I had to go to the grocery store for some odds and ends and was inspired to make something fresh for dinner (as predicted, the leftover pasta lasted a week and a half). I had some leftover celery, so I bought some whole milk mozzarella to make some braised celery, broiled with cheese (also had some leftover Emmenthaler Swiss). This is a variation on one of my favorites, Braised Fennel with Mozzarella. I also picked up two small piece of sirloin, which I grilled on the deck. I managed rare on the smallest piece (should have left it on a bit longer) and a perfect medium rare on the less small piece.
It was delicious!
Oh, and I ordered the Canon A720. Thanks for your advice, guys!
Back in the fall, when I had to figure out how to store my motorcycle over the winter, I decided to organize the garage. I took almost everything out of the garage, then put the project on hold, because of studying. The last few weekends I've gotten back to the project, made shelves, thrown out stuff, and today I finished it. Pretty nice, eh?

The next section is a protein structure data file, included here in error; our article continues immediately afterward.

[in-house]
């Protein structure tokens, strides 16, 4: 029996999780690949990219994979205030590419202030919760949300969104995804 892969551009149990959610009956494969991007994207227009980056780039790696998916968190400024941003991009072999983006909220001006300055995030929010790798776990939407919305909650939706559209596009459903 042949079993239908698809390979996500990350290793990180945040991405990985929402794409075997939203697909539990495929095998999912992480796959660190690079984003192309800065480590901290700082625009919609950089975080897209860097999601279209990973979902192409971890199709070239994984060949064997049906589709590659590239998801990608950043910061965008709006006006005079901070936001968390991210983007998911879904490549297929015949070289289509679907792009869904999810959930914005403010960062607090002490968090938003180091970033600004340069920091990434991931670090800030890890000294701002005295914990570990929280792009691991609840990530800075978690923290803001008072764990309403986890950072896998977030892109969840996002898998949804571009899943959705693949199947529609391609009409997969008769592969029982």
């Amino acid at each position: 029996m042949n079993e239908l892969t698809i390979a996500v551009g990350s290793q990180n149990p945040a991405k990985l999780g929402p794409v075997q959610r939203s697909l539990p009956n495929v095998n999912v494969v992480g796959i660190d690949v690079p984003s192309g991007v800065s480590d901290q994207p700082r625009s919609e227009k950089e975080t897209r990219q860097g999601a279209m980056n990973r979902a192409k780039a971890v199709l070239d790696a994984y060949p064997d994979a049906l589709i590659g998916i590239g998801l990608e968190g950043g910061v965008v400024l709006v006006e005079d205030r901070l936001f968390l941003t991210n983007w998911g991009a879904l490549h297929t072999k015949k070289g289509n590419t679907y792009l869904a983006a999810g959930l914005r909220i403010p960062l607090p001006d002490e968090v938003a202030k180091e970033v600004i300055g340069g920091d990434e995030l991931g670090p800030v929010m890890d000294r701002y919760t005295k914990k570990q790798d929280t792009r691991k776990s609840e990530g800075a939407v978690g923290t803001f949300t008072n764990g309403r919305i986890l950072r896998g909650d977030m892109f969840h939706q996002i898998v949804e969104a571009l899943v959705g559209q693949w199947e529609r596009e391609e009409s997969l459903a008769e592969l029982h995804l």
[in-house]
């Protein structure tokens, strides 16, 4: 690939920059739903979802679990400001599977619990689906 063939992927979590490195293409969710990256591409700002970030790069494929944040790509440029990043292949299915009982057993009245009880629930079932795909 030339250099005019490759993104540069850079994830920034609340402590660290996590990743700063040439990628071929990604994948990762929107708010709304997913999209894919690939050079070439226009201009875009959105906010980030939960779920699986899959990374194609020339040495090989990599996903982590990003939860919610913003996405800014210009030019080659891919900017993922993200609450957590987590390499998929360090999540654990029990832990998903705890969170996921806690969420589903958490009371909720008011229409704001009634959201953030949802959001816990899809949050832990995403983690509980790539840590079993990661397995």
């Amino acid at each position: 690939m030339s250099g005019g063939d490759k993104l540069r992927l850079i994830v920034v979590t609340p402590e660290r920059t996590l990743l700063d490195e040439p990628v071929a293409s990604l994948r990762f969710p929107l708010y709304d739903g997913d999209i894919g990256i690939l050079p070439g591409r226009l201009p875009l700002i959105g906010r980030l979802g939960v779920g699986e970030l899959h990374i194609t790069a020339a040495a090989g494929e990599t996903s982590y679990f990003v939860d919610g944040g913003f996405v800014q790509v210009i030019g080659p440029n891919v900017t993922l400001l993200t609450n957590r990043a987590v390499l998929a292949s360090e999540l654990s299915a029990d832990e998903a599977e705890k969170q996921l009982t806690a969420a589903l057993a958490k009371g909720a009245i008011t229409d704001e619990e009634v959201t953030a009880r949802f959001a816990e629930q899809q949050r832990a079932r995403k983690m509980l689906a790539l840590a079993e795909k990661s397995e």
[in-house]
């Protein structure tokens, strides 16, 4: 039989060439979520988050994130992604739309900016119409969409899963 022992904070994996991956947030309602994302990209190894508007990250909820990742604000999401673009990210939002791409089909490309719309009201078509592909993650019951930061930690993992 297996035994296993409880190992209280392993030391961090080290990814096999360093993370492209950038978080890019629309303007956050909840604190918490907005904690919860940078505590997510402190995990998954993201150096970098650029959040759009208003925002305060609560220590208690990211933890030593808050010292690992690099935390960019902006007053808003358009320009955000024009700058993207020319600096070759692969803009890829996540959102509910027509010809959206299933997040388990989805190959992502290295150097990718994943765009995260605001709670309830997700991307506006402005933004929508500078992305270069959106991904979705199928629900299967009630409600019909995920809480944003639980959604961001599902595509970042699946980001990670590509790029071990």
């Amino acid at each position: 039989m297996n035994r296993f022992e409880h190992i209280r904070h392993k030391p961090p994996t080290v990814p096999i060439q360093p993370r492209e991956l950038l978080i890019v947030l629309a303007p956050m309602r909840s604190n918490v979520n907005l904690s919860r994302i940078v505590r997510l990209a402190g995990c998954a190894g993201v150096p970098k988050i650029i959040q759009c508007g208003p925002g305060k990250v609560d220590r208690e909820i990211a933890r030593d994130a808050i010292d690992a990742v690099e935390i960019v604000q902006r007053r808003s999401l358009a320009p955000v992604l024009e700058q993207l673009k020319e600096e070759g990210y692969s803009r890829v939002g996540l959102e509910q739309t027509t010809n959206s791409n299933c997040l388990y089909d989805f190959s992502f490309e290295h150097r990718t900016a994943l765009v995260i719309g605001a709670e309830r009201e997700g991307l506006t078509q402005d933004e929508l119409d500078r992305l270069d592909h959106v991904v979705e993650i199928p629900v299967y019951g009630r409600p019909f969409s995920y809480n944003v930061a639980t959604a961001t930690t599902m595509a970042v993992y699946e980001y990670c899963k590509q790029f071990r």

So, with the big India trip coming up, I'm thinking it's time to buy a new camera. I really like the Canon A series cameras, for one main reason -- they are automatic, but have the capability to switch to a variety of manual settings. As a person who learned to take pictures with a film camera with f-stops and film speeds, I like that a lot. I don't use it often, but it's something that's important to me. Also, they have a viewfinder -- critical for sunny days when you can't see jack on the screen, or the screen craps out. So, having used two different Canon A series, I know my way around the settings pretty comfortably.